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In this June 13 photo, a residence in the Figueroa neighborhood stands destroyed nine months after Hurricane Maria, in San Juan, Puerto Rico. On Wednesday a federal judge extended a temporary housing program for territory residents whose homes were destroyed. Carlos Giusti/AP hide caption

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Carlos Giusti/AP

People are living in homes where roofs, windows, even walls are missing, using blue tarps to keep the elements at bay. Greg Allen/NPR hide caption

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Greg Allen/NPR

Virgin Islands Still Recovering From 2017 Hurricanes As New Season Begins

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View of Old San Juan, Puerto Rico, on April 18, 2018, after a major failure knocked out the electricity leaving the entire island without power, again. The electricity was eventually restored, but 1.5 percent of customers have had no power in the eight months since Hurricane Maria destroyed the electrical grid. Jose Jimenez/Getty Images hide caption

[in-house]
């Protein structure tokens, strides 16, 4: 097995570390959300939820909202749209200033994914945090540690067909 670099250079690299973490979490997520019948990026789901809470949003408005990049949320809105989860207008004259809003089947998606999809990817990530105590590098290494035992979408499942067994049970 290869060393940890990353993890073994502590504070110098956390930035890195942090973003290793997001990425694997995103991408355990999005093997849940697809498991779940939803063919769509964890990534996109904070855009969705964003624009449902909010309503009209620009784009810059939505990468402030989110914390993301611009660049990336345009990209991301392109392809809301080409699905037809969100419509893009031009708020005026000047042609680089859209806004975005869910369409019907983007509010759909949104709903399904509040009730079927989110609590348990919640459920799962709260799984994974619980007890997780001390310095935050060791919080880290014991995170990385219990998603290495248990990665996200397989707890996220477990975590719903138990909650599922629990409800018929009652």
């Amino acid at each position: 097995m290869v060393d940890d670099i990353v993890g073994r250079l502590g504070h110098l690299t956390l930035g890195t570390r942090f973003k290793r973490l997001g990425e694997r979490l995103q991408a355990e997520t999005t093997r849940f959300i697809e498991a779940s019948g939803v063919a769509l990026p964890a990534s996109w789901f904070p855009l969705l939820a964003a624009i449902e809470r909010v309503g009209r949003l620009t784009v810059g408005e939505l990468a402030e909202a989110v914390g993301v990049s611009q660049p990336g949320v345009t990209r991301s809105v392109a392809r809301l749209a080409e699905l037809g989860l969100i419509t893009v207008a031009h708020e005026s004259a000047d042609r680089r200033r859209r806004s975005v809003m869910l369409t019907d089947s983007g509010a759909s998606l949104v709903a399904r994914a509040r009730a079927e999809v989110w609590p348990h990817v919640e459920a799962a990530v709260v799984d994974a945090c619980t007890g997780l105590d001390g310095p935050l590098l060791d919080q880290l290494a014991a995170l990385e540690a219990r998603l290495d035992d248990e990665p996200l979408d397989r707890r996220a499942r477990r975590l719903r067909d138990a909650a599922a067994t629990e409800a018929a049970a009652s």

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Jose Jimenez/Getty Images

A damaged home in the aftermath of Hurricane Maria, in Punta Diamante, Puerto Rico on Sept. 21, 2017. On Monday, Gov. Ricardo Rossello said the majority of federal recovery grants would go toward rebuilding homes and businesses. Jorge A Ramirez Portela/AP hide caption

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Jorge A Ramirez Portela/AP

Two evacuees look out from the entrance of the Luis Muñoz Marín public school last week in Barranquitas, Puerto Rico. Many people from Barranquitas have been living in a shelter set up in the school since Hurricane Maria destroyed their homes in September. Ricardo Arduengo/AFP/Getty Images hide caption

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Ricardo Arduengo/AFP/Getty Images

Hurricanes in 2012 and 2003 submerged parking lots and park benches, and flooded businesses along Annapolis' Dock Street. City planners estimate that, given the rise in sea level, by 2100 the flood from a once-in-a-hundred-year storm would be almost twice as high as it would be if such a storm hit today. Marvin Joseph/The Washington Post/Getty Images hide caption

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Marvin Joseph/The Washington Post/Getty Images

Mapping Coastal Flood Risk Lags Behind Sea Level Rise

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